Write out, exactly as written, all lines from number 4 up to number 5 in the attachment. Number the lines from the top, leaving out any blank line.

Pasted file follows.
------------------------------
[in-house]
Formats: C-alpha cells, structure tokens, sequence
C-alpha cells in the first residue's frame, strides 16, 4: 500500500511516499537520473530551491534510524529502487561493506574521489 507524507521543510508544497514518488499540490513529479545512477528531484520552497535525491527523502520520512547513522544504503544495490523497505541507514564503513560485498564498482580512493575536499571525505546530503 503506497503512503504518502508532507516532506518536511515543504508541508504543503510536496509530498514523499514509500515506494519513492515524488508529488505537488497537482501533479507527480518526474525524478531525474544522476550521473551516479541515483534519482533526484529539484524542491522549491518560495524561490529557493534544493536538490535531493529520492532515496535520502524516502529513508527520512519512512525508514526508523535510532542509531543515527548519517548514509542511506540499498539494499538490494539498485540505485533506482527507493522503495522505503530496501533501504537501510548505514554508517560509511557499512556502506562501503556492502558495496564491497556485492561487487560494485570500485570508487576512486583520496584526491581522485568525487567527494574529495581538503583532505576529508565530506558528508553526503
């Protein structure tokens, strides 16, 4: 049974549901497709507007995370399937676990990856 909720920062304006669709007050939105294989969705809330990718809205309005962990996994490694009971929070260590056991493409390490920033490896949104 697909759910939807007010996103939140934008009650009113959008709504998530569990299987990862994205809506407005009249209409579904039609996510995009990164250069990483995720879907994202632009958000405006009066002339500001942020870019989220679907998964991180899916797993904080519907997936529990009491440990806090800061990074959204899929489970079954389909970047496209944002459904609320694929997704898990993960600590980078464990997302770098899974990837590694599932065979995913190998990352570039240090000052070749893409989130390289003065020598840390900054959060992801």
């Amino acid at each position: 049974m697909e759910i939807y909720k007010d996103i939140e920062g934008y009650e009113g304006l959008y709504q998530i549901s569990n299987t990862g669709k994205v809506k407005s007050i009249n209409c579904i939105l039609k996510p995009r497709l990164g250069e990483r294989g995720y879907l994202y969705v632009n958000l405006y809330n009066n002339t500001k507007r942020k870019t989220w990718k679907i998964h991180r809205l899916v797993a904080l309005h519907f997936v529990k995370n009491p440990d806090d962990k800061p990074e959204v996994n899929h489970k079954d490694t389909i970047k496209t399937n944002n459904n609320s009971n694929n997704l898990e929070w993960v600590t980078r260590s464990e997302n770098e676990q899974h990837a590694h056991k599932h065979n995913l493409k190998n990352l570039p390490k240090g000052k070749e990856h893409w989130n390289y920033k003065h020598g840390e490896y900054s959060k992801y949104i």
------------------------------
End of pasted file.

């Protein structure tokens, strides 16, 4: 049974549901497709507007995370399937676990990856 909720920062304006669709007050939105294989969705809330990718809205309005962990996994490694009971929070260590056991493409390490920033490896949104 697909759910939807007010996103939140934008009650009113959008709504998530569990299987990862994205809506407005009249209409579904039609996510995009990164250069990483995720879907994202632009958000405006009066002339500001942020870019989220679907998964991180899916797993904080519907997936529990009491440990806090800061990074959204899929489970079954389909970047496209944002459904609320694929997704898990993960600590980078464990997302770098899974990837590694599932065979995913190998990352570039240090000052070749893409989130390289003065020598840390900054959060992801």
């Amino acid at each position: 049974m697909e759910i939807y909720k007010d996103i939140e920062g934008y009650e009113g304006l959008y709504q998530i549901s569990n299987t990862g669709k994205v809506k407005s007050i009249n209409c579904i939105l039609k996510p995009r497709l990164g250069e990483r294989g995720y879907l994202y969705v632009n958000l405006y809330n009066n002339t500001k507007r942020k870019t989220w990718k679907i998964h991180r809205l899916v797993a904080l309005h519907f997936v529990k995370n009491p440990d806090d962990k800061p990074e959204v996994n899929h489970k079954d490694t389909i970047k496209t399937n944002n459904n609320s009971n694929n997704l898990e929070w993960v600590t980078r260590s464990e997302n770098e676990q899974h990837a590694h056991k599932h065979n995913l493409k190998n990352l570039p390490k240090g000052k070749e990856h893409w989130n390289y920033k003065h020598g840390e490896y900054s959060k992801y949104i």